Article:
Industry Audit 2007 - Pharmaceutical Executive

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Industry Audit 2007
Our sixth annual report dives deep into the numbers to discover the industry's true top performers—and how the cookie really crumbles


Pharmaceutical Executive




Three firms—Bristol-Myers Squibb, Abbott, and Forest—dropped in drug revenue, and another five failed to hit the average growth rate of 8.3 percent. It is important to note that the Price to Earnings Ratio reflects expectations of future earnings growth (see page 90). That growth can come from higher sales, increased profit, or both. But today's investors seek evidence of top-line growth and the quality of those top-line sales numbers. Profits that come from cost cutting and ever-increasing efficiency are not as valuable as earnings that come from internal, organic sales growth, because sales revenue increases are considered more sustainable.



You might think it's tough to produce revenue growth if you are Pfizer at $45 billion in sales or GSK or Sanofi-Aventis. Consider GE and Procter & Gamble, at $160 billion and $72 billion revenues, respectively. Yet each company seeks, and is achieving, organic growth: GE at about 8 percent and P&G at 4 to 6 percent. That means that GE has to come up with $13 billion of new revenue a year and P&G, almost $4 billion. That makes Pfizer's and GSK's situations look like a day at the beach.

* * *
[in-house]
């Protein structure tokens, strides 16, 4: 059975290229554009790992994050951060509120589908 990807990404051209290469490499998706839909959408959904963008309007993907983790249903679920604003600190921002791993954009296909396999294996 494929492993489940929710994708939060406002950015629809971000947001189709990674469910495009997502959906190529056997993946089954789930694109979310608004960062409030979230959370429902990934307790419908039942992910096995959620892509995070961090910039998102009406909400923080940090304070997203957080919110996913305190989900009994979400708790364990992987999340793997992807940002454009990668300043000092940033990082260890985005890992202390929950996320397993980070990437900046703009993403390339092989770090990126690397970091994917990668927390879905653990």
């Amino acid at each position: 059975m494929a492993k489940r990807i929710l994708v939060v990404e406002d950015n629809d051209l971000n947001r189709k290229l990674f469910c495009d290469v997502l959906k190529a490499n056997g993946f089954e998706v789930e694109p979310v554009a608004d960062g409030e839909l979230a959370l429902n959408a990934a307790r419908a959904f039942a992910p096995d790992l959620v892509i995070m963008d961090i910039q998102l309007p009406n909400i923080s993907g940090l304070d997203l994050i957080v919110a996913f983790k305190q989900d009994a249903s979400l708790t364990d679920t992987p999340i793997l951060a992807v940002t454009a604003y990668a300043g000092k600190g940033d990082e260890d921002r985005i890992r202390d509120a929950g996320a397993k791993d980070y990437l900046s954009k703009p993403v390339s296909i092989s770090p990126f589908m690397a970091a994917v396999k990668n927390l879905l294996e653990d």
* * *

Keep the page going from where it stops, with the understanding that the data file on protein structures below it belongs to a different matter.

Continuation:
It is a breath of fresh air to see how Jeffrey Immelt, the CEO of GE, imagines growth: GE has a $17 billion healthcare business that competes in a $4 trillion industry that's growing 8 percent a year; he thinks GE Healthcare can grow 8 percent a year. In the United States' $13 trillion economy, Pfizer's $45 billion is a grain of sand in the desert.

Enterprise Value



If you were alone on an island and could bring only one metric with you, Enterprise Value would be it: The Mother of All Metrics. Enterprise Value takes into account a firm's market capitalization (number of shares outstanding multiplied by the price of the stock on a given day) plus liabilities minus cash, or about what it would take to buy a company. Enterprise Value to Sales (that is, Enterprise Value normalized for scale) and Change in Enterprise Value are critical metrics.



Schering-Plough, Merck, and Abbott set the pace in Change in Enterprise Value, while seven of the Sweet Sixteen saw shareholder value erode in 2006.

Meanwhile, in Enterprise Value to Sales, Genentech—at 9.39—is double most of its peers.


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